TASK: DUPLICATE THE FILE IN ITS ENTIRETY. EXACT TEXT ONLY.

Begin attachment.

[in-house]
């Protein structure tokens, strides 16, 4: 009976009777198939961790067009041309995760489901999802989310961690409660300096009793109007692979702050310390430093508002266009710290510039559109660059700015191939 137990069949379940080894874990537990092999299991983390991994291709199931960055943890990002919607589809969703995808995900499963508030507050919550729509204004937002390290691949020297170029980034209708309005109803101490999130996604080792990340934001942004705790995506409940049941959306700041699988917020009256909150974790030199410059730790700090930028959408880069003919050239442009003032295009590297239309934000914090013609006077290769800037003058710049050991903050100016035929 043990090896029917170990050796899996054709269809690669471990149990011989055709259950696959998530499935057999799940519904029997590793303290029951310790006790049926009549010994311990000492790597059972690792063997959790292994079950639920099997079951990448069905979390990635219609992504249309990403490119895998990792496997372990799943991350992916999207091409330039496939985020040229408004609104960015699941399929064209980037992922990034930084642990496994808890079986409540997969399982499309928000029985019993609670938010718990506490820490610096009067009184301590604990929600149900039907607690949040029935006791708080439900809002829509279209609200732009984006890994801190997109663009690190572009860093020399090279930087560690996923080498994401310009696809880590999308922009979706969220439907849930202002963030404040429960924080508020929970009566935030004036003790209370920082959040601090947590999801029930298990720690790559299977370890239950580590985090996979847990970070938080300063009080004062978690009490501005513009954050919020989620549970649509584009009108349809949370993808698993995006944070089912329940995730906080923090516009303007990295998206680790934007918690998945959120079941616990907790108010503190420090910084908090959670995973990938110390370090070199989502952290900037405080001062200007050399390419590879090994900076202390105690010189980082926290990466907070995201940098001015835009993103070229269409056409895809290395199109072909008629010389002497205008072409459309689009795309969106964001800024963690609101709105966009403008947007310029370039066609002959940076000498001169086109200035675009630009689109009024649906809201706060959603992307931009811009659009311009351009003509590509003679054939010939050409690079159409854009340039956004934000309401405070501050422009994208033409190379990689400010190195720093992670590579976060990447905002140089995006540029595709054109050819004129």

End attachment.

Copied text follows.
[in-house]
């Protein structure tokens, strides 16, 4: 009976009777198939961790067009041309995760489901999802989310961690409660300096009793109007692979702050310390430093508002266009710290510039559109660059700015191939 137990069949379940080894874990537990092999299991983390991994291709199931960055943890990002919607589809969703995808995900499963508030507050919550729509204004937002390290691949020297170029980034209708309005109803101490999130996604080792990340934001942004705790995506409940049941959306700041699988917020009256909150974790030199410059730790700090930028959408880069003919050239442009003032295009590297239309934000914090013609006077290769800037003058710049050991903050100016035929 043990090896029917170990050796899996054709269809690669471990149990011989055709259950696959998530499935057999799940519904029997590793303290029951310790006790049926009549010994311990000492790597059972690792063997959790292994079950639920099997079951990448069905979390990635219609992504249309990403490119895998990792496997372990799943991350992916999207091409330039496939985020040229408004609104960015699941399929064209980037992922990034930084642990496994808890079986409540997969399982499309928000029985019993609670938010718990506490820490610096009067009184301590604990929600149900039907607690949040029935006791708080439900809002829509279209609200732009984006890994801190997109663009690190572009860093020399090279930087560690996923080498994401310009696809880590999308922009979706969220439907849930202002963030404040429960924080508020929970009566935030004036003790209370920082959040601090947590999801029930298990720690790559299977370890239950580590985090996979847990970070938080300063009080004062978690009490501005513009954050919020989620549970649509584009009108349809949370993808698993995006944070089912329940995730906080923090516009303007990295998206680790934007918690998945959120079941616990907790108010503190420090910084908090959670995973990938110390370090070199989502952290900037405080001062200007050399390419590879090994900076202390105690010189980082926290990466907070995201940098001015835009993103070229269409056409895809290395199109072909008629010389002497205008072409459309689009795309969106964001800024963690609101709105966009403008947007310029370039066609002959940076000498001169086109200035675009630009689109009024649906809201706060959603992307931009811009659009311009351009003509590509003679054939010939050409690079159409854009340039956004934000309401405070501050422009994208033409190379990689400010190195720093992670590579976060990447905002140089995006540029595709054109050819004129």